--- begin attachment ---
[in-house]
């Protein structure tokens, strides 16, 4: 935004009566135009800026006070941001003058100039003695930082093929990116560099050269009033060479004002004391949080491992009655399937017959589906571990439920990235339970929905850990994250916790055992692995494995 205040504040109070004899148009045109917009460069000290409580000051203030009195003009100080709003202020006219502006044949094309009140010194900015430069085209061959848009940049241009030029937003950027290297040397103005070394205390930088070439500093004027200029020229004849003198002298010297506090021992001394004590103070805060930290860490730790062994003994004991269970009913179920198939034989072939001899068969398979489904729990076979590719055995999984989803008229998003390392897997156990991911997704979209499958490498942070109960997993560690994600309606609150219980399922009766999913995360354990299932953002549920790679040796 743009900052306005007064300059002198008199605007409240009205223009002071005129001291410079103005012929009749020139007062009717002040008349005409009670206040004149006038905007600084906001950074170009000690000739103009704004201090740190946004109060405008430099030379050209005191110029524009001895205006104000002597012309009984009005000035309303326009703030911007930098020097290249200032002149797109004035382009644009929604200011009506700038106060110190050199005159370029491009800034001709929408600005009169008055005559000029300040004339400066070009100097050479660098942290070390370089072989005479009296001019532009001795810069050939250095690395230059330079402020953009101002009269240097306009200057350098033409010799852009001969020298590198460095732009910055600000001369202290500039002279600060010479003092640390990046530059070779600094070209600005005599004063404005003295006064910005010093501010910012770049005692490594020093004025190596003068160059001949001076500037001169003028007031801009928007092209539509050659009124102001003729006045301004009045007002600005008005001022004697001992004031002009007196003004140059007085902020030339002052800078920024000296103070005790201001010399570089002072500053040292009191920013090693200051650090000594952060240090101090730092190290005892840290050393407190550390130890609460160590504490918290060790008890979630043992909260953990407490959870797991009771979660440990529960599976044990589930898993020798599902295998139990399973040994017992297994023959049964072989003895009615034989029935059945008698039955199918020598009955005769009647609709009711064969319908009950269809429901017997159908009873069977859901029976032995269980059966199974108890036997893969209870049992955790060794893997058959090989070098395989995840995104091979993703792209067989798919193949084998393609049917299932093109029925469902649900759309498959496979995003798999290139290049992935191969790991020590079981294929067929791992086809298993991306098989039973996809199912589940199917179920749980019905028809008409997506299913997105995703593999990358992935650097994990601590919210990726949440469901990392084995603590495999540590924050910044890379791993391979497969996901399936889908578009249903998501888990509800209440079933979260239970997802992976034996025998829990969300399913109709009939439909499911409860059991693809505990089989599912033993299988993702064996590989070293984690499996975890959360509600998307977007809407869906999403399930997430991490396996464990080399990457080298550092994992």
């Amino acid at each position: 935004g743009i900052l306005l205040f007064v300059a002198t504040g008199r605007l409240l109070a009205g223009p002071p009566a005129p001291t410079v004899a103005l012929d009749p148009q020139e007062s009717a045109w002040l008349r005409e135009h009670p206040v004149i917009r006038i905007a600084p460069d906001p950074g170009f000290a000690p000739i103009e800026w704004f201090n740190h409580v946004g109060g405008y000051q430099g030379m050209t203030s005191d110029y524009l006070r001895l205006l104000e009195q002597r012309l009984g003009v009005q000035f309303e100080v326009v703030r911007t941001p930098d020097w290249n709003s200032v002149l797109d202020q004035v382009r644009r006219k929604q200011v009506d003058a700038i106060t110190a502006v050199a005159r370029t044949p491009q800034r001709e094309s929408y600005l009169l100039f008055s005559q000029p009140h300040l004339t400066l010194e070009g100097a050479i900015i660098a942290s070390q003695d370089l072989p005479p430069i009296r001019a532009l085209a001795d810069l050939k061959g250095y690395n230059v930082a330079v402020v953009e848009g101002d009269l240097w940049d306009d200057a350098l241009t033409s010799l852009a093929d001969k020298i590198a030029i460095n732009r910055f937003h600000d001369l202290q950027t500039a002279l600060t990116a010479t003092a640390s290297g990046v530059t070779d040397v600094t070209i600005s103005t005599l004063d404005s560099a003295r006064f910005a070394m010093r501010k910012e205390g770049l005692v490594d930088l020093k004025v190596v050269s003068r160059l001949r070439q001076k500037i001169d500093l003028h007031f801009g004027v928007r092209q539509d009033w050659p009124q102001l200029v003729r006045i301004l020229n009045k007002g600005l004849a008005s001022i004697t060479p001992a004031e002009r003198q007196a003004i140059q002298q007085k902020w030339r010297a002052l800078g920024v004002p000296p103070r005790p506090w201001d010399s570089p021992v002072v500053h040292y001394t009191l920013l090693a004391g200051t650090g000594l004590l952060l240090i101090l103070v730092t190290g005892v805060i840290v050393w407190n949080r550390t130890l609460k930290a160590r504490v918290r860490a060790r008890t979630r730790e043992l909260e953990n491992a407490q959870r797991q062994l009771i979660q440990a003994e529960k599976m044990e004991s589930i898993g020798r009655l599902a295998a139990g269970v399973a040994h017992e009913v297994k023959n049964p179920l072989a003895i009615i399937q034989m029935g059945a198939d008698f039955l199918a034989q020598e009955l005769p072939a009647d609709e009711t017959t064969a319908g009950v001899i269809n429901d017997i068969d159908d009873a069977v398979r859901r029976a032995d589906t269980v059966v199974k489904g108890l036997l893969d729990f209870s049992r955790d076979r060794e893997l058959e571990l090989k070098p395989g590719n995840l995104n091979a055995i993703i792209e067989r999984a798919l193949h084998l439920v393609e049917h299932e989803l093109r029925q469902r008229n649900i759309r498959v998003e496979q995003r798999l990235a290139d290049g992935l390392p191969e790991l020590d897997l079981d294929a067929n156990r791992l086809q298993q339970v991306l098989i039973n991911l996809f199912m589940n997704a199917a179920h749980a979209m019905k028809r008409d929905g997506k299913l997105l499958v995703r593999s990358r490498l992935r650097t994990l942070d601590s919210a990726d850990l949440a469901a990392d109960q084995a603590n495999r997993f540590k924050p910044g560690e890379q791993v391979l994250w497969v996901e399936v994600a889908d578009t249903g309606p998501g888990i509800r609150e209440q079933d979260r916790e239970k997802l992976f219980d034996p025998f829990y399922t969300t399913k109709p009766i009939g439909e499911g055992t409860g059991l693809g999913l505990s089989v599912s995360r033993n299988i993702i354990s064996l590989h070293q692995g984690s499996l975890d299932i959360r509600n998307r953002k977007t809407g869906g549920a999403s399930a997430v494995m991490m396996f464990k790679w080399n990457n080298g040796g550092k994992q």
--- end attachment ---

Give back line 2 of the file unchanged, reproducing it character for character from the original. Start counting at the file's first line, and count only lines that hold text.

């Protein structure tokens, strides 16, 4: 935004009566135009800026006070941001003058100039003695930082093929990116560099050269009033060479004002004391949080491992009655399937017959589906571990439920990235339970929905850990994250916790055992692995494995 205040504040109070004899148009045109917009460069000290409580000051203030009195003009100080709003202020006219502006044949094309009140010194900015430069085209061959848009940049241009030029937003950027290297040397103005070394205390930088070439500093004027200029020229004849003198002298010297506090021992001394004590103070805060930290860490730790062994003994004991269970009913179920198939034989072939001899068969398979489904729990076979590719055995999984989803008229998003390392897997156990991911997704979209499958490498942070109960997993560690994600309606609150219980399922009766999913995360354990299932953002549920790679040796 743009900052306005007064300059002198008199605007409240009205223009002071005129001291410079103005012929009749020139007062009717002040008349005409009670206040004149006038905007600084906001950074170009000690000739103009704004201090740190946004109060405008430099030379050209005191110029524009001895205006104000002597012309009984009005000035309303326009703030911007930098020097290249200032002149797109004035382009644009929604200011009506700038106060110190050199005159370029491009800034001709929408600005009169008055005559000029300040004339400066070009100097050479660098942290070390370089072989005479009296001019532009001795810069050939250095690395230059330079402020953009101002009269240097306009200057350098033409010799852009001969020298590198460095732009910055600000001369202290500039002279600060010479003092640390990046530059070779600094070209600005005599004063404005003295006064910005010093501010910012770049005692490594020093004025190596003068160059001949001076500037001169003028007031801009928007092209539509050659009124102001003729006045301004009045007002600005008005001022004697001992004031002009007196003004140059007085902020030339002052800078920024000296103070005790201001010399570089002072500053040292009191920013090693200051650090000594952060240090101090730092190290005892840290050393407190550390130890609460160590504490918290060790008890979630043992909260953990407490959870797991009771979660440990529960599976044990589930898993020798599902295998139990399973040994017992297994023959049964072989003895009615034989029935059945008698039955199918020598009955005769009647609709009711064969319908009950269809429901017997159908009873069977859901029976032995269980059966199974108890036997893969209870049992955790060794893997058959090989070098395989995840995104091979993703792209067989798919193949084998393609049917299932093109029925469902649900759309498959496979995003798999290139290049992935191969790991020590079981294929067929791992086809298993991306098989039973996809199912589940199917179920749980019905028809008409997506299913997105995703593999990358992935650097994990601590919210990726949440469901990392084995603590495999540590924050910044890379791993391979497969996901399936889908578009249903998501888990509800209440079933979260239970997802992976034996025998829990969300399913109709009939439909499911409860059991693809505990089989599912033993299988993702064996590989070293984690499996975890959360509600998307977007809407869906999403399930997430991490396996464990080399990457080298550092994992």